The bill is part of a growing interest in eliminating North Carolina’s state-run liquor monopoly. How would privatization impact convenience, cost, and public health and safety?
WILMINGTON — In response to House Bill 971 that aims to privatize the sale of liquor in the State of North Carolina, CEO of the New Hanover County ABC Marnina Queen, is requesting the county’s Board of Commissioners sign a resolution in support of the current state-run monopoly on alcohol sales.
House Bill 971 is a sweeping act that if passed as written would, amongst other things, eliminate the state’s ABC system and allow for the private sales of alcohol starting on January 1 of next year. Unsurprisingly, the local ABC is pushing back against the elimination of their business citing several reasons including revenue generated and health concerns.
If approved, the bill would allow both wholesale and retail stores to ship their products in and out of state without regulation from the state. It would dramatically increase the number liquor selling locations in the state, as well as changing how — and how much — liquor is taxed.
Queen spoke with Port City Daily about the New Hanover County ABC Commission’s stance on convenience and cost, state-run monopolies, and whether liquor drinking is a health and safety, or a morality issue — you can read answers to questions below.
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Convenience and cost, government monopoly, and morality
House Bill 971 is not the first legislative attempt to loosen the ABC system’s grip on liquor — or eliminate it entirely. It’s not even the only bill this legislative session (it’s actually the third).
Queen addressed three main critiques of the state-run liquor system: the convenience – or inconvenience – of selling liquor only at state-run stores, questions over whether the government should privatize any particular industry, and whether liquor is a health issue or a moral issue.
Convenience and cost
According to Queen, she believes that – if passed – House Bill 971 would increase the number of liquor stores dramatically, from the eight locations currently run by the state to 30, or as high as 50, privately run stores (including grocery and other stores that could add liquor to their shelves with a permit).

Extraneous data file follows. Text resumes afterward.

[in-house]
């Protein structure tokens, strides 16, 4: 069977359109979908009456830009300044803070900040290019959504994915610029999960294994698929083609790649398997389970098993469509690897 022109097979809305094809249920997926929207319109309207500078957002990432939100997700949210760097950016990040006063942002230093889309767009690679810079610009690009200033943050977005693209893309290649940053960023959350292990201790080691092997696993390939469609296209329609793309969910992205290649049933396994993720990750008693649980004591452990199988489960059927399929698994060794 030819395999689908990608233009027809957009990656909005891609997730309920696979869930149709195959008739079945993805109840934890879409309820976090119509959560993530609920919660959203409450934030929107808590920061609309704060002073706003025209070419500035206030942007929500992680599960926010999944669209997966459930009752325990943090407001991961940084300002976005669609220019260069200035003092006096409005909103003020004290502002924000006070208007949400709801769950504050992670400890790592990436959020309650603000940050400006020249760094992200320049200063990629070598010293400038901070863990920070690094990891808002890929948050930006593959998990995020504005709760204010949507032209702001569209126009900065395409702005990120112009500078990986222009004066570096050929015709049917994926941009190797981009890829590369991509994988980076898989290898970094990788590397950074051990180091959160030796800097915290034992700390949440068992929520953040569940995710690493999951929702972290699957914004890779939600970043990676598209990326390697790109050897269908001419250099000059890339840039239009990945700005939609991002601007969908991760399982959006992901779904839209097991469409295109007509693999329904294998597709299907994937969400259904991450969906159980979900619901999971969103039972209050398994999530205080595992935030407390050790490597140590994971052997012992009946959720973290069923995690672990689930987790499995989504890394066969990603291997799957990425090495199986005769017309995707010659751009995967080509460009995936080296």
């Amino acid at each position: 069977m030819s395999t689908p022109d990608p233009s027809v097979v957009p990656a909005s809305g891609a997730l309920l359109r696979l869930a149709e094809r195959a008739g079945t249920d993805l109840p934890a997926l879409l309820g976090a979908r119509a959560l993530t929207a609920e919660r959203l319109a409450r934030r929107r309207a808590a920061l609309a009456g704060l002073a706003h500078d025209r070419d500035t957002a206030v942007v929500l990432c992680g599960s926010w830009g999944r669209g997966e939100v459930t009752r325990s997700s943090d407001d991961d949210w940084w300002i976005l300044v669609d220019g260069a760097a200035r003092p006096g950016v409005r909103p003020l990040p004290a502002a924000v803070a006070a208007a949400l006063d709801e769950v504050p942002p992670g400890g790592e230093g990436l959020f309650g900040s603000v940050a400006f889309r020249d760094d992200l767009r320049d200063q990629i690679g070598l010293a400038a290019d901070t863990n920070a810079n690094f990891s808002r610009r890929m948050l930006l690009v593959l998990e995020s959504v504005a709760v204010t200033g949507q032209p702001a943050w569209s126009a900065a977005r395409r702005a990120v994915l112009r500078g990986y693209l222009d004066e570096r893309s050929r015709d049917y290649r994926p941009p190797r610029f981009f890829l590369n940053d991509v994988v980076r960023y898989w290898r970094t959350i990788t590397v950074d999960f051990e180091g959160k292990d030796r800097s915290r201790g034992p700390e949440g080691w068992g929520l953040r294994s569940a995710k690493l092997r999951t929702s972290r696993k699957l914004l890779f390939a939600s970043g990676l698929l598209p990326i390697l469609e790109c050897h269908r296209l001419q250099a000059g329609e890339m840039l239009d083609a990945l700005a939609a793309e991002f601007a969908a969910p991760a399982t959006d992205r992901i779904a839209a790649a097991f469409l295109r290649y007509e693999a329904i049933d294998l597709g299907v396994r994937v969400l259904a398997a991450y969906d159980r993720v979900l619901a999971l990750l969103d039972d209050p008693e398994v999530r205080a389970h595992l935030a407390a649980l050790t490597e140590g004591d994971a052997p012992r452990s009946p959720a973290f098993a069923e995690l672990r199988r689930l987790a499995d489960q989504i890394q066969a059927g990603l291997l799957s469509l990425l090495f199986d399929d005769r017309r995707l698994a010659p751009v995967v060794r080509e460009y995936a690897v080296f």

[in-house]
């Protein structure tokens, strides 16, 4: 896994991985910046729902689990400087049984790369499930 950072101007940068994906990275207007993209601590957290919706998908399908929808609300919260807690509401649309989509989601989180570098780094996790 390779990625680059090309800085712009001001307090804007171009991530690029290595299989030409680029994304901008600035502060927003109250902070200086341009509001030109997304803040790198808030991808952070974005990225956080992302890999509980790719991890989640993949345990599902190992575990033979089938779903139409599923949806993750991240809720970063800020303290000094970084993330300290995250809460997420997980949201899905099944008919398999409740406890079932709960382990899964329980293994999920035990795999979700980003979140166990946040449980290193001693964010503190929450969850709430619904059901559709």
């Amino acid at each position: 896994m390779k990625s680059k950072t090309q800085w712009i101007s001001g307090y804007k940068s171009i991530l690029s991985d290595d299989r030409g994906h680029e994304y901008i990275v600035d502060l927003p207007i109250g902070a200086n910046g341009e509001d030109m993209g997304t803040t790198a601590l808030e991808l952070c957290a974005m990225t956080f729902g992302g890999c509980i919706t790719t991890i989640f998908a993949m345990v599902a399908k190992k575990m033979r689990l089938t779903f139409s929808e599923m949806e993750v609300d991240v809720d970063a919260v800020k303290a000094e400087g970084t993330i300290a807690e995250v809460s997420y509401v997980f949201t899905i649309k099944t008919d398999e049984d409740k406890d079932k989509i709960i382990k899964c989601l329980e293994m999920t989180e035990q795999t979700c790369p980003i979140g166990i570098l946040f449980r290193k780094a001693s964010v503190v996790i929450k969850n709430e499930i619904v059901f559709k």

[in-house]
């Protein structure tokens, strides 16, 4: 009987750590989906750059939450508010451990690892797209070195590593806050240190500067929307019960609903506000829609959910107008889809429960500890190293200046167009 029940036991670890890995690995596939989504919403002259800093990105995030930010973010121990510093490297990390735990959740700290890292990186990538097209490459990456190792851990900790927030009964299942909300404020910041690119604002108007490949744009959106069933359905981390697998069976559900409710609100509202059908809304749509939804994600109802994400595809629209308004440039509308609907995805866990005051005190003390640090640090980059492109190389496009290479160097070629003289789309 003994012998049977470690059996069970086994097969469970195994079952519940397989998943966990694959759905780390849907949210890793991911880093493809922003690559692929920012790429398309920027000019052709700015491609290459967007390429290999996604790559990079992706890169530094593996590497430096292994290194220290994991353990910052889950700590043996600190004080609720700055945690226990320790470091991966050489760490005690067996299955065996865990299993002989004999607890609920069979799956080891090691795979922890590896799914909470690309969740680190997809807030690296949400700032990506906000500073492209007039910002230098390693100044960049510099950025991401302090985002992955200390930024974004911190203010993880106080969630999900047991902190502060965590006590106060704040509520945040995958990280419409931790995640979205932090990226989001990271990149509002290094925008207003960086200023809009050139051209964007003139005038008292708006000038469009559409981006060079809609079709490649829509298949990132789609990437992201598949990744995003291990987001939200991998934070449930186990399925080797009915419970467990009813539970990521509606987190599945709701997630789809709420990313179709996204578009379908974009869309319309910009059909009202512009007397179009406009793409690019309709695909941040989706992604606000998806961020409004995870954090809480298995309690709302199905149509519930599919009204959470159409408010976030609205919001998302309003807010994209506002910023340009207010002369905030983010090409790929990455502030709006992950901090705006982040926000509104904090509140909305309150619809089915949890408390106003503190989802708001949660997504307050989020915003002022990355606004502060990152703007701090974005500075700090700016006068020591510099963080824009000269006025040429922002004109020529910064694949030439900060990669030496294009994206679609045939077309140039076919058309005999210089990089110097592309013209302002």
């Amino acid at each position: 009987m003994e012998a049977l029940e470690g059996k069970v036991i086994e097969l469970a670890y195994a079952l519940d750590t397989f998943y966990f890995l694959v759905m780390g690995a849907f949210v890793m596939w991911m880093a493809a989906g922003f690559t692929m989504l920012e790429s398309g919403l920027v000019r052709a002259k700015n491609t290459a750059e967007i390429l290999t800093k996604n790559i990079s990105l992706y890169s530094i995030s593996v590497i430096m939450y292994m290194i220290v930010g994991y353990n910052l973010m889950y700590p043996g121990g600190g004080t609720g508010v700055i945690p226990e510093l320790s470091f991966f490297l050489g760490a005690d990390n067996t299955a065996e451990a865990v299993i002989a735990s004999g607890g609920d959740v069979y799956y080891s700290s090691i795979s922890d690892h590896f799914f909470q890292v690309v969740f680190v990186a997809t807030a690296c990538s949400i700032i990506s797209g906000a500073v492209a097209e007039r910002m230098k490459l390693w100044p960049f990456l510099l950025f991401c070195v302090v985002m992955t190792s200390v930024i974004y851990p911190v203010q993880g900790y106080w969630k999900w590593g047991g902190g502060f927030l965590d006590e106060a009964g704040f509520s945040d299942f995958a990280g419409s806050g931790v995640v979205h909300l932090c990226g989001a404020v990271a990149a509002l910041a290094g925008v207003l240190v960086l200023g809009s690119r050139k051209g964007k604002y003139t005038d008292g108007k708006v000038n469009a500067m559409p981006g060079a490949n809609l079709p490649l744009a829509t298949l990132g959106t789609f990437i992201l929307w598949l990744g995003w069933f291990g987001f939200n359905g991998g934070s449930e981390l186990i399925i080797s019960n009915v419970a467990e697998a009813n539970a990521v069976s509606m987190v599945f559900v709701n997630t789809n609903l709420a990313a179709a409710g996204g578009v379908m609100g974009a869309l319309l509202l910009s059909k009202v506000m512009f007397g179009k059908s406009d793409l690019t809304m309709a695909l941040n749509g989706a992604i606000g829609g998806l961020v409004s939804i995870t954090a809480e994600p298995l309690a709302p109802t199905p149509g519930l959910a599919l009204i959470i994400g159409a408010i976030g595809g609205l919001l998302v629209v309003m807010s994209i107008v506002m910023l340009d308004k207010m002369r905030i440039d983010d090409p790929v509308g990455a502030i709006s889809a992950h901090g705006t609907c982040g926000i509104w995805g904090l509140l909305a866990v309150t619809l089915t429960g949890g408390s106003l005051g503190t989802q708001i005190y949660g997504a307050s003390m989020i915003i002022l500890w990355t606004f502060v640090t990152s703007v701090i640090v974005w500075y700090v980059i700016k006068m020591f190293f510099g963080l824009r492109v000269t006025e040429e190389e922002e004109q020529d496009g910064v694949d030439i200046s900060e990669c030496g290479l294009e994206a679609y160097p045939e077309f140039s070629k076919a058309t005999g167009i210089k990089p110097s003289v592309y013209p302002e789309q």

The bill would allow these stores to operate seven days a week, from 7 a.m. to 2 a.m. on every day except Sunday, when hours would be 10 a.m. to 2 a.m. So, with more locations and longer hours, would customers find this more convenient?
Queen said maybe, but worried about price and selection at private stores.
“The thing I worry about is that our customers are not going to be able to find the brands they want,” Queen said. “For small and local distilleries, I worry, are stores going to allow them shelf space?”
Queen added that, with more stores, there will be a shorter supply of limited-run and small-batch liquors at each store. And that scarcity, Queen said, will likely mean price hikes.
“We have people come in, especially from up North, and they say they can’t believe the selection we have,” Queen said.
Queen cited the example of Washington, where the state-run liquor system was dismantled in 2012. The state went from 330 government stores to over 1,600 private stores. According to Queen, the result was “fewer choices, higher prices” for customers.
“The average cost of a fifth went up by 15 percent, a half-gallon went up 4 percent, bars and restaurants went up 13 percent,” Queen said.
Under HB 971, the state’s current 30-percent excise tax on liquor would be replaced with a $28-per-gallon flat tax. In theory, that would increase the cost of cheaper liquors and decrease the cost of more expensive ones.
How? A $10 750 ml bottle currently gets a 30-percent increase, so it’s $13 on the shelf of an ABC store. Under HB 971, the bottle would get a $5.60 increase (one-fifth of a gallon would pay so one-fifth of $28 in taxes), so the bottle would be $15.60 on the shelf. Conversely, a $100 750 ml bottle is currently $130 at ABC; under HB 971 it would be $105.60.
However, as Queen pointed out, a $100 bottle is likely to be rarer, and while ABC stores hold prices at MSRP, private stores can raises prices based on demand. In other words, you’ll pay less in tax on a bottle of Pappy Van Winkle, but it’s unlikely to be cheaper at checkout.